This is the next entry in a Theatre… a Movie… and a Time, a series that was begun here. As I’ve said before, “There are movies that you know instantly are great as you watch them…” Richard, who I’ve spotlighted some weeks ago for his Bond poster article over at Kirkham A Movie A Day, is now a regular contributor over at another fave site of mine, Fogs’ Movie Reviews. This week, he offered up a wonderful testament to what I just said of a 1983 film that fit that, care of his entry in the Movies I Want Everyone to See series.
“Had the movie been a bigger financial success, I’m sure it would have mopped up at awards time. The lack of box office tainted the film a bit so that it is critical success that defines it today rather than awards. Those of you who have read my material before know that “The Adventures of Robin Hood” and “Jaws” are my two favorite films. This would probably make my top ten list most days. More important however is the fact that this is the favorite film of my spouse of 33 years. Had I not made this recommendation I would have to answer to her.”
October 15, 1983: Movie previews…gotta love ‘em. Today it seems absconding an invite to a pre-release screening means you’re in a particular age bracket. That Hollywood target audience those minions the studios task to fill such a movie house with for a particular feature. The same ones they wish to market it. Like Rich over at The Cinematic Katzenjammer, I don’t qualify these days to be singled out by those spotters hanging out at the megaplexes here at my L.A. hometown. Planted there to offer ticket buyers a chance to see ‘the next big thing’.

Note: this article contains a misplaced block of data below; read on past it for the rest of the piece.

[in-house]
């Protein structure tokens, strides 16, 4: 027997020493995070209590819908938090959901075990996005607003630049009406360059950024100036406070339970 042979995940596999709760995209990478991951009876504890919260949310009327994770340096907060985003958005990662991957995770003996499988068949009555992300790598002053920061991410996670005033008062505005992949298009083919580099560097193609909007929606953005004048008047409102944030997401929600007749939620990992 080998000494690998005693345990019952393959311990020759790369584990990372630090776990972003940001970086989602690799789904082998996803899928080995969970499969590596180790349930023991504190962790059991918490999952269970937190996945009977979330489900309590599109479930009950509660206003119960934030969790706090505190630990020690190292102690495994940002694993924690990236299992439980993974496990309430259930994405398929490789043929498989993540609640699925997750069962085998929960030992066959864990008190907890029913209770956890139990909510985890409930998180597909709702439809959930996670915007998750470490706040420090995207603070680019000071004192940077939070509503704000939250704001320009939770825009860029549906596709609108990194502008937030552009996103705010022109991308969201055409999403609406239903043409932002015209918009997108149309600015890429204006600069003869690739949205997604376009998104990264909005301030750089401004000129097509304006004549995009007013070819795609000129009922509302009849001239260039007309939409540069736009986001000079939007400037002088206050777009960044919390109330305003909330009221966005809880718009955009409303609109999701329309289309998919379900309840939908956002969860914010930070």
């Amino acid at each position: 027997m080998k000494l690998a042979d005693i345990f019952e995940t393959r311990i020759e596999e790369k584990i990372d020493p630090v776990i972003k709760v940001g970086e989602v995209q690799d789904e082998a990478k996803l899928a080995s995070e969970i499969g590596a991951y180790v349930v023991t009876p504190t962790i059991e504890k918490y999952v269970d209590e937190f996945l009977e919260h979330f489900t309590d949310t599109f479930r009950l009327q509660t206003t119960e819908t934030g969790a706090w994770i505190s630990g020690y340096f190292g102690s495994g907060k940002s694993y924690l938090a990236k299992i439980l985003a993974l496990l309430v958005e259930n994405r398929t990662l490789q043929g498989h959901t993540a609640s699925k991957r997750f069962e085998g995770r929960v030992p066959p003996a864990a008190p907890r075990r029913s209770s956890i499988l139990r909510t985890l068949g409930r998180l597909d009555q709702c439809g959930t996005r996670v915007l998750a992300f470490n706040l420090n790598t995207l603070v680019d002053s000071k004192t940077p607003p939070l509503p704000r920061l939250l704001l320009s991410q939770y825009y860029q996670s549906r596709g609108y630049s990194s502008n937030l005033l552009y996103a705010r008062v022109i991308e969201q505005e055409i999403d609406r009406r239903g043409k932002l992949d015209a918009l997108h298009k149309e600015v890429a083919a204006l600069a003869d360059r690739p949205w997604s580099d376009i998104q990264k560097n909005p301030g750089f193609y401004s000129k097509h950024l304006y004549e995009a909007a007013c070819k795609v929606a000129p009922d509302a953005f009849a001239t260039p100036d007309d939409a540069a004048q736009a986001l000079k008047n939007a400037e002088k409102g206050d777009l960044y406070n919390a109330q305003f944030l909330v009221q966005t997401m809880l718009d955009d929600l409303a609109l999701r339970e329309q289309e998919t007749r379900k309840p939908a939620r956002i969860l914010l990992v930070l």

Century City, the commercial and residential district, having come into existence because of one notorious 20th Century film and its disastrous failure at the box office which caused the studio to sell off part of its lot to recover financially.
All for free…as long as you complete a questionnaire and/or agree to provide feedback as a test subject. They look right passed me these days. Sad. Wasn’t always like that, though. As in previous years, I had chances to these. And all via reading an ad blurb joined to a movie listing in a newspaper’s entertainment section. Ah, the good ol’ days. A decent part of the time, I ended up at Century City’s Plaza Cinema. The venue was close by to where she-whose-name-is-not-to-be-uttered and I were living (in sin as my mother may have added). She, though, again was working an evening shift that Saturday.
Of course, I was not deterred then by this. Had gone to many a movie as a single. Hell, I was young. It’d take years before someone to utter, “Look at that old guy sitting all by himself at the movies. Kinda sad, really.” Yeah, you just wait. Still, I was intrigued to see the adaptation of Tom Wolfe’s 1979 tome of the Project Gemini astronauts, The Right Stuff. A book I’d heard of, but had not read to that point. The hall, one of the twins, was fairly full that night, I recall. And I could not have cared less as I watched a movie that enthralled me to no end. A film I knew to be great, and seen before the many who would go on to ignore it when released.